Satirical Spectator: Trumpepe Frogs Sighted in Woods Creek

Satirical Spectator: Trumpepe Frogs Sighted in Woods Creek

By Andrew Doberman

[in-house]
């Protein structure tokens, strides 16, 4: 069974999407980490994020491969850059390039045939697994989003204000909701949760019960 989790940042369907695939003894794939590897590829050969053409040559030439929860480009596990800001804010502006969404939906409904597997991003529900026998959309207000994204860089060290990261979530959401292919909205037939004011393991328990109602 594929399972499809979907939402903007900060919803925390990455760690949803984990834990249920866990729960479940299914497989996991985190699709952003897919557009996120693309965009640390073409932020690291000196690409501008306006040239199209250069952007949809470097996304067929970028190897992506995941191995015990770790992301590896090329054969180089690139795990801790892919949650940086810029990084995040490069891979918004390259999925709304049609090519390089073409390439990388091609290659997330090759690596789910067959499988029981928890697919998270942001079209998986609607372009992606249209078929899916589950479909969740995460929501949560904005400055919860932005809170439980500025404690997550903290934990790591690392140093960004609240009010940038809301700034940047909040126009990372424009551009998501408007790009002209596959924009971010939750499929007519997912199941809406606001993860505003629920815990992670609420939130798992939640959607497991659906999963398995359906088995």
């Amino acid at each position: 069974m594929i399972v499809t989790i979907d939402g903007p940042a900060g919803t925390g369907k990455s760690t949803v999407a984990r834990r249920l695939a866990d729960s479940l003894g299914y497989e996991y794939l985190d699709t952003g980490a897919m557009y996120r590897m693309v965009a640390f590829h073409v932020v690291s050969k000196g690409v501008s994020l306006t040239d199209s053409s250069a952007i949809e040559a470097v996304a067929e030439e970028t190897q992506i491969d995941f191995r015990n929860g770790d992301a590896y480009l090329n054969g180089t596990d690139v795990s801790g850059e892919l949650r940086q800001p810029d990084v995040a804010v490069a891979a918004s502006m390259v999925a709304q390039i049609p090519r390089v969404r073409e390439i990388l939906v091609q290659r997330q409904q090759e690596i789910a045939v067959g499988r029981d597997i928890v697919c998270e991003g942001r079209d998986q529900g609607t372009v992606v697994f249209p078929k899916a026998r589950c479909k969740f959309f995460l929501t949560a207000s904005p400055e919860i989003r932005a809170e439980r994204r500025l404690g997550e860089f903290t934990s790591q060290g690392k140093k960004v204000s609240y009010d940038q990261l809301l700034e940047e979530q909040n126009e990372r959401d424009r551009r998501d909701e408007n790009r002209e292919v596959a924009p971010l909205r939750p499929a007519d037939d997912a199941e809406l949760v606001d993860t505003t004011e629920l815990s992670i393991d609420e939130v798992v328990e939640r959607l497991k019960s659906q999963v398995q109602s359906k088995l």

In its annual statement on the biodiversity of the Woods Creek ecosystem, the W&L Biology Department reports record numbers of the rare Trumpepe frog inhabiting the area. These amphibians, known to scientists as deplorabus politicus, can be identified by the distinctive red protrusion on their heads, a feature that astute observers of the species believe resembles a hat. Once thought extinct, these frogs are known for their ability to hibernate for extensive periods of time only to emerge when they deem the environment safe. The Trumpepe has many natural predators and has accordingly developed effective defensive mechanisms through natural evolution. Masters of camouflage, they can even hide their distinctive red protrusion to give the appearance of a regular frog. This allows them to continue operating normally, even in the face of danger. Department Chair Bill Hamilton had this to say: “While we knew that the area surrounding Woods Creek, largely rural and undeveloped, was an ideal breeding ground for the Trumpepe, we had no idea that so many actually inhabited the region. It’s entirely possible, given their camouflage, that many of the frogs were thought were normal were actually deplorabus politicus hiding in plain sight.” When asked if these new frogs were dangerous he replied, “Only if provoked. Though the red horn on their head gives the impression of a violent creature, they are actually rather docile. Under no circumstance however, should anyone attempt to cause them harm as they are dangerous if they perceive their territory to be under threat.” The sudden emergence of a once-thought-extinct species is a dramatic development for the biology field here in Lexington. When asked what could have possibly caused them all to emerge so suddenly, Professor Hamilton replied, “I’m not sure. But whatever it was, it must have been huge.”

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